Retired Oxford HS Teacher: Coulda, woulda, shoulda is the wrong way to address school shootings

From the column: "Something has to change. Are we always going to be reactive to the latest school shooting? Or at some point do we become proactive and try and figure out how to break the cycle of gun violence in our schools?"

Randall Enos / Cagle Cartoons

I was a middle-school teacher working in what is currently the Oxford High School building, the site of our nation’s most recent school shooting. I was there when Columbine occurred. I don’t think there is a teacher that was working then who does not think of schools in terms of before and after Columbine.

Prior to Columbine, we only had tornado and fire drills. After Columbine, copycat threats came, and I remember for the first time having to evacuate the school. Over the next few years, we trained students in evacuation and lockdown drills. The teachers were given “codes” that would be announced over the public-address system so we could tell if it was a drill or a real situation.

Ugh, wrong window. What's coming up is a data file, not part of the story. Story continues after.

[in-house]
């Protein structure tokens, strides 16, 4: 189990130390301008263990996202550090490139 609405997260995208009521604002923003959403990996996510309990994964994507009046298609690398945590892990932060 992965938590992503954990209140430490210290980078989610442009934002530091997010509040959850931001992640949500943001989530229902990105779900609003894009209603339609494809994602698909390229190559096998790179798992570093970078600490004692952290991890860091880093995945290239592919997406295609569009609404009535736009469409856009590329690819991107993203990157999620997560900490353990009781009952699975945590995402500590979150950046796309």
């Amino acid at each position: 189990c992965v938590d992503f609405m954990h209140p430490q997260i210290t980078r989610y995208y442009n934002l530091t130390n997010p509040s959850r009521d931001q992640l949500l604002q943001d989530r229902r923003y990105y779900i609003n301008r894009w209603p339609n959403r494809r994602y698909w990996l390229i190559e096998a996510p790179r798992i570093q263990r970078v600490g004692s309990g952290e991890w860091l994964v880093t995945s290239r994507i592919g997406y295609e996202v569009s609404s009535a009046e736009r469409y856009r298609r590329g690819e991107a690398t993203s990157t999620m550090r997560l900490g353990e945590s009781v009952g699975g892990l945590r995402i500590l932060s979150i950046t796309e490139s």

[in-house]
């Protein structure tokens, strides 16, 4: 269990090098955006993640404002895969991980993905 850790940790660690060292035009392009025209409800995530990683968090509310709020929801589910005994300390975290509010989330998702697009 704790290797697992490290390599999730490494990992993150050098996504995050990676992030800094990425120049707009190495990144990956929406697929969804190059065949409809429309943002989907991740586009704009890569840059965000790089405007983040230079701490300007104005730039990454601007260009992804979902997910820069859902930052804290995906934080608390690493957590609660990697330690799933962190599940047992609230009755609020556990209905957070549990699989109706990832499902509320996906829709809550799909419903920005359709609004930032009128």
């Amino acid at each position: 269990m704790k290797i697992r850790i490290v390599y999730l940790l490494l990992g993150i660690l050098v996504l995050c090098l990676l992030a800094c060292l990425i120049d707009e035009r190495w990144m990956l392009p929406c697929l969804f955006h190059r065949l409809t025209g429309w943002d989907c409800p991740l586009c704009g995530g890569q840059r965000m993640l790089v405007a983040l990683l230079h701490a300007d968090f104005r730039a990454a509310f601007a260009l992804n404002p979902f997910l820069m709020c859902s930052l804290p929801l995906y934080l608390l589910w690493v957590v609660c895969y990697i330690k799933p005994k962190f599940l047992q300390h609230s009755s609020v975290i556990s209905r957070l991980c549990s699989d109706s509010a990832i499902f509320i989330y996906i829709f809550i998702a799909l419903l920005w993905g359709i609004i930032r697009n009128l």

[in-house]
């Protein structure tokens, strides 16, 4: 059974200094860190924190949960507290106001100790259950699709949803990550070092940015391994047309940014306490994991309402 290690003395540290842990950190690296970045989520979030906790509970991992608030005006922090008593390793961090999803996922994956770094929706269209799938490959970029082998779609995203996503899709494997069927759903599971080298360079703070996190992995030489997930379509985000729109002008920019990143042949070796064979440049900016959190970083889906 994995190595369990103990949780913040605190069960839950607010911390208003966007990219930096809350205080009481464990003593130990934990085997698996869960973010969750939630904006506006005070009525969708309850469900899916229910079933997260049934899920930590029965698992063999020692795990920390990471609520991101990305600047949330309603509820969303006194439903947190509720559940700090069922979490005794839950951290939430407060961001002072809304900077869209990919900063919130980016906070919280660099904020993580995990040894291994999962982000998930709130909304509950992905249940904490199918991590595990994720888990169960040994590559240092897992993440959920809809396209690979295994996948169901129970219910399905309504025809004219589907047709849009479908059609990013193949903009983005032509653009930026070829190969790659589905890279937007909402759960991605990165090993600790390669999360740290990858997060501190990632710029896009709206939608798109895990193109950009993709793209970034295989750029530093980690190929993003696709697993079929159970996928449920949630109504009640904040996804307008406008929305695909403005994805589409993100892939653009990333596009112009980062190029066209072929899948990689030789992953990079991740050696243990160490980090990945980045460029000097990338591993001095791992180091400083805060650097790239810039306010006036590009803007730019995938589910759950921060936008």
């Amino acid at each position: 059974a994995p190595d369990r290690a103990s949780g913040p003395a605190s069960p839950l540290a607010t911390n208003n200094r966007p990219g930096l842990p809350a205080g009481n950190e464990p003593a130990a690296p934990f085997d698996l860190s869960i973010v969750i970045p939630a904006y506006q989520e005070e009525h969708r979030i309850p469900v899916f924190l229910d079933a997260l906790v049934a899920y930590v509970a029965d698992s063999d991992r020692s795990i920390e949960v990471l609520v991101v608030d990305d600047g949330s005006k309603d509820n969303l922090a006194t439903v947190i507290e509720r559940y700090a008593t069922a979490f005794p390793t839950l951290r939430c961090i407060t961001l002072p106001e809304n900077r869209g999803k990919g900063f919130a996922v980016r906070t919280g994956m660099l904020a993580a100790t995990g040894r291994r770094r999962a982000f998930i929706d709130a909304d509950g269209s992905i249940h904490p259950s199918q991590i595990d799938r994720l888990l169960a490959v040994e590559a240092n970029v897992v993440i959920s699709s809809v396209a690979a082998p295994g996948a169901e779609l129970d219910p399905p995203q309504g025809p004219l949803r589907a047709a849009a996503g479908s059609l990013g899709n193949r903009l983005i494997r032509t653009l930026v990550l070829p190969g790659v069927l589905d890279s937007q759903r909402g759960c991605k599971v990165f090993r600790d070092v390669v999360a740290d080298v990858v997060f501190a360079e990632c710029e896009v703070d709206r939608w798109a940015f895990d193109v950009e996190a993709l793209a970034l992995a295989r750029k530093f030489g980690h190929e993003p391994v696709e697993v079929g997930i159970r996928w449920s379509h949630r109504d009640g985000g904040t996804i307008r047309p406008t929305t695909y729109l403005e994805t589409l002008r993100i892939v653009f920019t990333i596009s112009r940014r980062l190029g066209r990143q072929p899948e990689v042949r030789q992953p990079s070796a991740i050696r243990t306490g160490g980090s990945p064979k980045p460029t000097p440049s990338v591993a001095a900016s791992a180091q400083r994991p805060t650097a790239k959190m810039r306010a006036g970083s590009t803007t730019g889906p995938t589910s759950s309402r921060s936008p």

I watched the chaos at Sandy Hook while checking the news during a prep period. I was horrified at the violence happening in an elementary school. Somehow it didn’t seem possible that a mass shooting could occur at a school where kids were so little.

The response of most districts was to “harden” the entrances to all our schools. The school doors were only opened at the beginning of the day. As soon as the students were in, all doors were locked. Over the next few years, we spent millions of dollars to redesign school offices so that parents and visitors were kept on the other side of bullet-proof glass until they showed photo ID and were buzzed inside.

After Parkland, the training of students and staff was stepped up with active-shooter drills. Fortunately, students and staff of Oxford High School were well trained in how to respond to an active shooter. Otherwise, as Oakland County, Michigan, Sheriff Michael Bouchard said, “there would have been even more deaths” on Nov. 30.


Over the years, after each school shooting, there was a huge outcry for new gun legislation. People said we should be focusing on the victims and it was not the time to discuss new legislation. There was time for that after the mourning. Unfortunately, as time passes, the passion to make changes dissipates. Eventually, after each event, nothing was done.